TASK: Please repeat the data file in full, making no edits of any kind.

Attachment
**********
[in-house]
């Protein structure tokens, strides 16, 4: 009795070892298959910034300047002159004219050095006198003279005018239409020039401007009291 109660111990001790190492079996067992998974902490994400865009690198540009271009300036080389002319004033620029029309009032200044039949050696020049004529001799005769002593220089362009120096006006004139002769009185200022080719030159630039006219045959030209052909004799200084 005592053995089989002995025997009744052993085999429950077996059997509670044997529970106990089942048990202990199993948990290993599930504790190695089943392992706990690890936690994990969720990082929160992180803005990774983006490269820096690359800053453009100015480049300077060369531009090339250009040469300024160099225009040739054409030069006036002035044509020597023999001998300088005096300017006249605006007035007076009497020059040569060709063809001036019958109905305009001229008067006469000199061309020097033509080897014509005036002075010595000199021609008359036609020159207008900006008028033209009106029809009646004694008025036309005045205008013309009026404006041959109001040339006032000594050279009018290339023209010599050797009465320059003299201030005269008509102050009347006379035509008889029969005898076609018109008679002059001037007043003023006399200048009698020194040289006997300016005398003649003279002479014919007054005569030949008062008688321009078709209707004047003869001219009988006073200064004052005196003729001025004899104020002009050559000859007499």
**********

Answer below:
[in-house]
């Protein structure tokens, strides 16, 4: 009795070892298959910034300047002159004219050095006198003279005018239409020039401007009291 109660111990001790190492079996067992998974902490994400865009690198540009271009300036080389002319004033620029029309009032200044039949050696020049004529001799005769002593220089362009120096006006004139002769009185200022080719030159630039006219045959030209052909004799200084 005592053995089989002995025997009744052993085999429950077996059997509670044997529970106990089942048990202990199993948990290993599930504790190695089943392992706990690890936690994990969720990082929160992180803005990774983006490269820096690359800053453009100015480049300077060369531009090339250009040469300024160099225009040739054409030069006036002035044509020597023999001998300088005096300017006249605006007035007076009497020059040569060709063809001036019958109905305009001229008067006469000199061309020097033509080897014509005036002075010595000199021609008359036609020159207008900006008028033209009106029809009646004694008025036309005045205008013309009026404006041959109001040339006032000594050279009018290339023209010599050797009465320059003299201030005269008509102050009347006379035509008889029969005898076609018109008679002059001037007043003023006399200048009698020194040289006997300016005398003649003279002479014919007054005569030949008062008688321009078709209707004047003869001219009988006073200064004052005196003729001025004899104020002009050559000859007499």